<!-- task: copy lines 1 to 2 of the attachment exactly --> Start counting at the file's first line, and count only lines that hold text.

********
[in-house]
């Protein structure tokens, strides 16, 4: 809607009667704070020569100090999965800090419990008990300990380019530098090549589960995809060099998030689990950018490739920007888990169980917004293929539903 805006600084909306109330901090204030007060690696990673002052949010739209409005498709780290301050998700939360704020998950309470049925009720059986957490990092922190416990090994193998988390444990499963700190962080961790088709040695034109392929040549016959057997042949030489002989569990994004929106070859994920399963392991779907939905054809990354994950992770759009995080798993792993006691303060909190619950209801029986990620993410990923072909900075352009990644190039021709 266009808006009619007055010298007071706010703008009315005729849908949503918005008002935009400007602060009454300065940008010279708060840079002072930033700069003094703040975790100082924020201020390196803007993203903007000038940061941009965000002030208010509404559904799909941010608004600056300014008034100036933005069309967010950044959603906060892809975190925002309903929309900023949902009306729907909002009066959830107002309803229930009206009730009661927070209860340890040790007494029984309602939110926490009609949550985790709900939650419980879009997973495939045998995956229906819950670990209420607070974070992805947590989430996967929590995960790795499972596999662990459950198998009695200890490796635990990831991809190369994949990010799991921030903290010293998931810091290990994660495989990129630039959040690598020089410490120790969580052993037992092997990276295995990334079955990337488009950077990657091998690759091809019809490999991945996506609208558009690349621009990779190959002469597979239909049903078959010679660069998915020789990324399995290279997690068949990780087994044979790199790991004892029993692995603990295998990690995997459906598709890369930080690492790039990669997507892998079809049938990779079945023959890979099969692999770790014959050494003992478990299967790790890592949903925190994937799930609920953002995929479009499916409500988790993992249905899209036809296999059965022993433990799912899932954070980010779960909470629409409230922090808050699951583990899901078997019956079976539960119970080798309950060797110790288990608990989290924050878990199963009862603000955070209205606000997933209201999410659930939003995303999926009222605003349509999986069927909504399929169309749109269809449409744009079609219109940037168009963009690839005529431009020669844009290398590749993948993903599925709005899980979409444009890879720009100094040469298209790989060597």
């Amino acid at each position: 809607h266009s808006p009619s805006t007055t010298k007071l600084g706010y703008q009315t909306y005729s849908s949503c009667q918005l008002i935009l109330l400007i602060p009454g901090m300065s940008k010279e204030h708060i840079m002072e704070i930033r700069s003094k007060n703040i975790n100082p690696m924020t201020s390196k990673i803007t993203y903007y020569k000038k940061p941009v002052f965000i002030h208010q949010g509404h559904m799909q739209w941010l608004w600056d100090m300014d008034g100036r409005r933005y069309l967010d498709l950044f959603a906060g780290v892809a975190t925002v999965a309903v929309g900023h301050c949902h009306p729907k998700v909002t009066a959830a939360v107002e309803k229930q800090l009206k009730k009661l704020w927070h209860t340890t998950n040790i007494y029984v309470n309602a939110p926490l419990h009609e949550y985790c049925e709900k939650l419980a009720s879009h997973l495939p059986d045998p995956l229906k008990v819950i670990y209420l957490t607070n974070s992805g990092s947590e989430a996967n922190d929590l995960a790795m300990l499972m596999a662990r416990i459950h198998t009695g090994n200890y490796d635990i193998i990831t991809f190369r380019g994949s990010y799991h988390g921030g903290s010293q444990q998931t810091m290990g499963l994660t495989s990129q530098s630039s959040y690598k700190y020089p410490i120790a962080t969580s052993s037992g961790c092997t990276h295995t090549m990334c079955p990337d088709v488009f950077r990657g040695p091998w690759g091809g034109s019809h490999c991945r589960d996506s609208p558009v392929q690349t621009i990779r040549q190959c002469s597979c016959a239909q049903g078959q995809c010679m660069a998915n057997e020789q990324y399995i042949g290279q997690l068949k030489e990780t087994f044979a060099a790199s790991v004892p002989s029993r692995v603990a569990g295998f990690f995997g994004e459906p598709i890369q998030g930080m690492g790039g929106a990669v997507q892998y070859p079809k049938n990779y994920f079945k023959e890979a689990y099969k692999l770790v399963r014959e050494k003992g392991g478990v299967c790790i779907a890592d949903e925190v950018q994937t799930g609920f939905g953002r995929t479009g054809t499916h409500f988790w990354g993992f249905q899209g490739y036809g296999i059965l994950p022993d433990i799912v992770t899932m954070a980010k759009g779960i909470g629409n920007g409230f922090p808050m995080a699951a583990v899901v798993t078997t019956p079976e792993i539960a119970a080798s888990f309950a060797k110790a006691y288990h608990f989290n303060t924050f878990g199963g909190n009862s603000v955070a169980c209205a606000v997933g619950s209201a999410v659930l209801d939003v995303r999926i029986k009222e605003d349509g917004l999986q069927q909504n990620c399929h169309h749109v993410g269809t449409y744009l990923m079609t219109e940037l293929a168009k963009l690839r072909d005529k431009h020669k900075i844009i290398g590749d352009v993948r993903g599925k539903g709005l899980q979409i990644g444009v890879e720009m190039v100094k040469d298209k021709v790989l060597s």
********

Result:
[in-house]
């Protein structure tokens, strides 16, 4: 809607009667704070020569100090999965800090419990008990300990380019530098090549589960995809060099998030689990950018490739920007888990169980917004293929539903 805006600084909306109330901090204030007060690696990673002052949010739209409005498709780290301050998700939360704020998950309470049925009720059986957490990092922190416990090994193998988390444990499963700190962080961790088709040695034109392929040549016959057997042949030489002989569990994004929106070859994920399963392991779907939905054809990354994950992770759009995080798993792993006691303060909190619950209801029986990620993410990923072909900075352009990644190039021709 266009808006009619007055010298007071706010703008009315005729849908949503918005008002935009400007602060009454300065940008010279708060840079002072930033700069003094703040975790100082924020201020390196803007993203903007000038940061941009965000002030208010509404559904799909941010608004600056300014008034100036933005069309967010950044959603906060892809975190925002309903929309900023949902009306729907909002009066959830107002309803229930009206009730009661927070209860340890040790007494029984309602939110926490009609949550985790709900939650419980879009997973495939045998995956229906819950670990209420607070974070992805947590989430996967929590995960790795499972596999662990459950198998009695200890490796635990990831991809190369994949990010799991921030903290010293998931810091290990994660495989990129630039959040690598020089410490120790969580052993037992092997990276295995990334079955990337488009950077990657091998690759091809019809490999991945996506609208558009690349621009990779190959002469597979239909049903078959010679660069998915020789990324399995290279997690068949990780087994044979790199790991004892029993692995603990295998990690995997459906598709890369930080690492790039990669997507892998079809049938990779079945023959890979099969692999770790014959050494003992478990299967790790890592949903925190994937799930609920953002995929479009499916409500988790993992249905899209036809296999059965022993433990799912899932954070980010779960909470629409409230922090808050699951583990899901078997019956079976539960119970080798309950060797110790288990608990989290924050878990199963009862603000955070209205606000997933209201999410659930939003995303999926009222605003349509999986069927909504399929169309749109269809449409744009079609219109940037168009963009690839005529431009020669844009290398590749993948993903599925709005899980979409444009890879720009100094040469298209790989060597």